California Wine Journey at Decanter, Level 12 of The St. Regis Bangkok


STREET: 2000 Main Street
MAILING: P.O. Box 111
CITY/STATE: St. Helena, California 94574
PHONE: (707) 963-7115 (Administration)
(707) 967-4412 (Tour Information)
FAX: (707) 259-4615

About Beringer Vineyards
The epitome of a modern classic, Beringer has been Napa Valley’s benchmark producer since its establishment in 1876. Winemaker Laurie Hook crafts classic wines from Napa’s finest appellations and Beringer’s exceptional collection of vineyards. A winemaking legacy of 136 years is reflected in an acclaimed portfolio of wines which are collected worldwide. The historic estate in St. Helena offers a tradition of hospitality that defines the Napa Valley.

DIRECTIONS Via Golden Gate Bridge/Hwy 101: From San Francisco, drive north on Hwy 101,
TO THE WINERY: crossing the Golden Gate Bridge to Novato. Take Hwy 37 (Napa) exit and continue east to Hwy 121 (Napa/Sonoma; left turn). Continue on Hwy 121 to Hwy 29. Turn left and follow signs north to St. Helena (approximately 22 miles). Beringer Vineyards is at the north end of St. Helena on the left-hand side of Hwy 29 (Main Street).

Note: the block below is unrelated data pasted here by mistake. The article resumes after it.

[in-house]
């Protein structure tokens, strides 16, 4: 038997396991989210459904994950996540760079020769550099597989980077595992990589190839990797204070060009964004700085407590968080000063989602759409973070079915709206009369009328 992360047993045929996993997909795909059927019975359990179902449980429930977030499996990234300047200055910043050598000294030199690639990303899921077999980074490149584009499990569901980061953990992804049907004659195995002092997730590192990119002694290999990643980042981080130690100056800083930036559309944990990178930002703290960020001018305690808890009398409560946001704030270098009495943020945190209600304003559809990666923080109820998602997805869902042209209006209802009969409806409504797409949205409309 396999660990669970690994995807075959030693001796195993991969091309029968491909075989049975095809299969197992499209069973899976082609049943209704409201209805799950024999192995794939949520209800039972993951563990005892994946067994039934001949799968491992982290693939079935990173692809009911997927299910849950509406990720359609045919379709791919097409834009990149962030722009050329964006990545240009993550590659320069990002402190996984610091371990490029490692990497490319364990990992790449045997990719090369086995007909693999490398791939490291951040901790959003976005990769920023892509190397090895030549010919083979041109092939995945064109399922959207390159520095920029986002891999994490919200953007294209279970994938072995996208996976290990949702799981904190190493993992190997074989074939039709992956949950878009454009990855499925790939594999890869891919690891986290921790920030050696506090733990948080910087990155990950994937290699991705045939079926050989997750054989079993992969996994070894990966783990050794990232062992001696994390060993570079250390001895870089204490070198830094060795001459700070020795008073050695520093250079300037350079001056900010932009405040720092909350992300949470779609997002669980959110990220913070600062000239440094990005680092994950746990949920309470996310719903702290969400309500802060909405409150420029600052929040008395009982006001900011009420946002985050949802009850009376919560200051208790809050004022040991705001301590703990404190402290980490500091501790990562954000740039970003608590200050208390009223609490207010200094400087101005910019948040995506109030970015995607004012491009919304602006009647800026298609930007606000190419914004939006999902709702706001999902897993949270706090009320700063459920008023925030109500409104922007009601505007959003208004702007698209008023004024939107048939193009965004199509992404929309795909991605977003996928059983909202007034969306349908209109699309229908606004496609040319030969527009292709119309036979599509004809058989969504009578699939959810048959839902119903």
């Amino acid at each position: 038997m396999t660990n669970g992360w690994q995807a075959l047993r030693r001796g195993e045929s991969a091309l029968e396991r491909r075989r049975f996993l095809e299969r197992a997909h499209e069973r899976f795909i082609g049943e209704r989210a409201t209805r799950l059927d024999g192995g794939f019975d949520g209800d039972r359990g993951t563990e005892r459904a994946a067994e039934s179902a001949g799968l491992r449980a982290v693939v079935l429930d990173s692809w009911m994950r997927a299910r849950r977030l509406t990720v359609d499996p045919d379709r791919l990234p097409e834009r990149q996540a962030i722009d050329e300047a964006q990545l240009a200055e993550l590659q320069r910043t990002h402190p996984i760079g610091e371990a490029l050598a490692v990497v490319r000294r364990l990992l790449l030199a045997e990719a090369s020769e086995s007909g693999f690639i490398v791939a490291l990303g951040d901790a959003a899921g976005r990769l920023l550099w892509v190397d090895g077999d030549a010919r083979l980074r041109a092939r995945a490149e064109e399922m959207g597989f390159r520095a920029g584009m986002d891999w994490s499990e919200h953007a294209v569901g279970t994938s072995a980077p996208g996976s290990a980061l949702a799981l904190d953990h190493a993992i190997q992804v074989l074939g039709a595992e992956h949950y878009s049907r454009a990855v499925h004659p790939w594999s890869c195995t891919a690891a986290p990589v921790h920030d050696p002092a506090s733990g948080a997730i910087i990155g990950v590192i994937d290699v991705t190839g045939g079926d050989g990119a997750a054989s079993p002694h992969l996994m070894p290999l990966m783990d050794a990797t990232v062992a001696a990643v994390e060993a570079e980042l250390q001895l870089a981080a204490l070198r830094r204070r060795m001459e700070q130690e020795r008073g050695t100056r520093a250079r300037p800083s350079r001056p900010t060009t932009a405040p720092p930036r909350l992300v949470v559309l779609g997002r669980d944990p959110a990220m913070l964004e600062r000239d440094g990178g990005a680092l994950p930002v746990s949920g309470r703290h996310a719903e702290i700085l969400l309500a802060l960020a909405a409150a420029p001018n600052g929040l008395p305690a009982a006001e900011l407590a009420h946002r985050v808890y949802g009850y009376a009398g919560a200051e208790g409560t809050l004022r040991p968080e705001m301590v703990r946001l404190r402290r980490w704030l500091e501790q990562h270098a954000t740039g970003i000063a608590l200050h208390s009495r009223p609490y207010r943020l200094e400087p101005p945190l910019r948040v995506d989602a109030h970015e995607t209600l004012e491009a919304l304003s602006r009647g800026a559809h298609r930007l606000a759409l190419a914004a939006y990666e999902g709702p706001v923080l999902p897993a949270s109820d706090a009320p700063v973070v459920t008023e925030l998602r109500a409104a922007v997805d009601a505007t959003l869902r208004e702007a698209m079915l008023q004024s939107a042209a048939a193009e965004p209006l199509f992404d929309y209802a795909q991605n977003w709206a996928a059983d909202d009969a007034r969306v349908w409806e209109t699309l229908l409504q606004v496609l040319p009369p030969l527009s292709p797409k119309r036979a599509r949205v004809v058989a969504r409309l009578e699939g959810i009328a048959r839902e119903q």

Via Bay Bridge/Hwy 80: From San Francisco, follow signs for Hwy 80 East (Sacramento) and cross the Bay Bridge. Go north on Hwy 80, crossing the Carquinez Straits Bridge. Five miles past the bridge, take the Hwy 37 (Napa/Columbus Pkwy) exit. Continue on Hwy 37 for about two miles, then turn right on Hwy 29, following signs to Napa. Continue on Hwy 29 to St. Helena (approximately 22 miles). Beringer Vineyards at the north end of St. Helena on the left-hand side of Hwy 29 (Main Street).